University of Science and Technology of China
Jinlong Yang, Changjiang professor of physical chemistry, executive dean of the School of Chemistry and Materials Science of USTC, received his Ph.D. in condensed matter physics from USTC in 1991. His research interests focus on developing first principles methods and their applications on clusters, nano structures, solid materials, surfaces, and interfaces.
Florida State University
Ph.D.: State University of New York at Stony Brook, 1997 - 2001.
Postdoc.: Harvard University, 2001 - 2005.
Assistant Professor: Florida State University, 2005 - 2011.
Associate Professor: Florida State University, 2011 - Now.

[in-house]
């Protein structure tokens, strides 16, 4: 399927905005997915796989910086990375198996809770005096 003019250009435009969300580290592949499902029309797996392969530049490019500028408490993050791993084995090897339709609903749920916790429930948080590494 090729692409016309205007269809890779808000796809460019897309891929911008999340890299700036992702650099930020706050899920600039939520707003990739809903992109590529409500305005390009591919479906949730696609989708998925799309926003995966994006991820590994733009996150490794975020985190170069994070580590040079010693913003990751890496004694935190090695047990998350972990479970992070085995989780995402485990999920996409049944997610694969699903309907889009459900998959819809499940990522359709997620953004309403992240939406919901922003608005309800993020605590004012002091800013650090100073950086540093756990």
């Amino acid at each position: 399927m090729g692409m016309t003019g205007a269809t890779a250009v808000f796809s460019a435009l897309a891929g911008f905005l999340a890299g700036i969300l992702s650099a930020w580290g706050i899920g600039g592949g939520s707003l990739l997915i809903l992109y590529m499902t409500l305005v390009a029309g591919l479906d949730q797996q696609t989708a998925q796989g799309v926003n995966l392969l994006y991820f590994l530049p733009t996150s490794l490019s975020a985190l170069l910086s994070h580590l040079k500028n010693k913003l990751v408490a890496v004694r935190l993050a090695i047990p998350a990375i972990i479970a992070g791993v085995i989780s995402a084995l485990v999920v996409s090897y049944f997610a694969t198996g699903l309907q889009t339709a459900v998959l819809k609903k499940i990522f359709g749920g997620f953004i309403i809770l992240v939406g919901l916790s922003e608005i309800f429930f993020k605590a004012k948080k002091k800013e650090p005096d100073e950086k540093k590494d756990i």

Weitao Yang was born in Chaozhou, China. He received his B.S. degree from Peking University and Ph.D. degree from the University of North Carolina at Chapel Hill. He is currently the Philip Handler Professor of Chemistry and Physics at Duke University. Professor Yang's major contributions have been in the development of theoretical and computational methods in electronic structure theory. His contributions have made electronic structure calculations much more efficient and accurate. Yang pioneered the development of the linear scaling divide-and-conquer method for electronic structure calculations of large systems, and contributed to the development of density-functionals that go beyond the local density-functional approximation. His recent studies have revealed the origins of failure of common density functional approximations as the delocalization and static correlation error, through the perspectives of fractional charges and fractional spins. Professor Yang has also developed multiscale approaches combining the methods of quantum chemistry and statistical mechanics to address the reaction mechanisms of solution and enzymatic catalysis. Professor Yang has held visiting professorships from South China Normal University, the University of Hong Kong, Peking University, and Vrije Universiteit Brussel. He has received the 1997 Annual Medal of the International Academy of Quantum Molecular Science, the 2006 Humboldt Research Award for Senior U.S. Scientists, the 2012 American Chemical Society National Award for Computers in Chemical and Pharmaceutical Research, and the 2014 Florida Award by the Florida Section of the American Chemical Society. He is an elected member of the International Academy of Quantum Molecular Science, an elected fellow of American Association for the Advancement of Science and of the American Physical Society.